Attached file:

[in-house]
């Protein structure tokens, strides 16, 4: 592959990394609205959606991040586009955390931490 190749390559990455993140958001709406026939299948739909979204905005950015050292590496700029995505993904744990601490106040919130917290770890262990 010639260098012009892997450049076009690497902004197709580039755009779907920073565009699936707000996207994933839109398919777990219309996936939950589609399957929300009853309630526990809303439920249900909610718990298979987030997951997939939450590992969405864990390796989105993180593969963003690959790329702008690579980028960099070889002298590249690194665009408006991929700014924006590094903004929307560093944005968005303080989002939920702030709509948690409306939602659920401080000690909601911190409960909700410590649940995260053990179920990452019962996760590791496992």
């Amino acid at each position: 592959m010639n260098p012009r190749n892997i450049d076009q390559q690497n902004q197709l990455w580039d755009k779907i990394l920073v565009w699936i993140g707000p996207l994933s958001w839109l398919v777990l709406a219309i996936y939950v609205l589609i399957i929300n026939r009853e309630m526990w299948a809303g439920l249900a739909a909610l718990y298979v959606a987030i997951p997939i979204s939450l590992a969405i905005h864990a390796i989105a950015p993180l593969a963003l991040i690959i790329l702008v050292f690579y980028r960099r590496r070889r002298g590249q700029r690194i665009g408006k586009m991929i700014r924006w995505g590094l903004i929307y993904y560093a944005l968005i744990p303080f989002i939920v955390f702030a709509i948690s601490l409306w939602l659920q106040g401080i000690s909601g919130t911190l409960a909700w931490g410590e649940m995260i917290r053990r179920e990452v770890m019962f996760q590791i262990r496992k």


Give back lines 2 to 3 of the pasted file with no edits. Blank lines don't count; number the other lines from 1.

């Protein structure tokens, strides 16, 4: 592959990394609205959606991040586009955390931490 190749390559990455993140958001709406026939299948739909979204905005950015050292590496700029995505993904744990601490106040919130917290770890262990 010639260098012009892997450049076009690497902004197709580039755009779907920073565009699936707000996207994933839109398919777990219309996936939950589609399957929300009853309630526990809303439920249900909610718990298979987030997951997939939450590992969405864990390796989105993180593969963003690959790329702008690579980028960099070889002298590249690194665009408006991929700014924006590094903004929307560093944005968005303080989002939920702030709509948690409306939602659920401080000690909601911190409960909700410590649940995260053990179920990452019962996760590791496992």
């Amino acid at each position: 592959m010639n260098p012009r190749n892997i450049d076009q390559q690497n902004q197709l990455w580039d755009k779907i990394l920073v565009w699936i993140g707000p996207l994933s958001w839109l398919v777990l709406a219309i996936y939950v609205l589609i399957i929300n026939r009853e309630m526990w299948a809303g439920l249900a739909a909610l718990y298979v959606a987030i997951p997939i979204s939450l590992a969405i905005h864990a390796i989105a950015p993180l593969a963003l991040i690959i790329l702008v050292f690579y980028r960099r590496r070889r002298g590249q700029r690194i665009g408006k586009m991929i700014r924006w995505g590094l903004i929307y993904y560093a944005l968005i744990p303080f989002i939920v955390f702030a709509i948690s601490l409306w939602l659920q106040g401080i000690s909601g919130t911190l409960a909700w931490g410590e649940m995260i917290r053990r179920e990452v770890m019962f996760q590791i262990r496992k």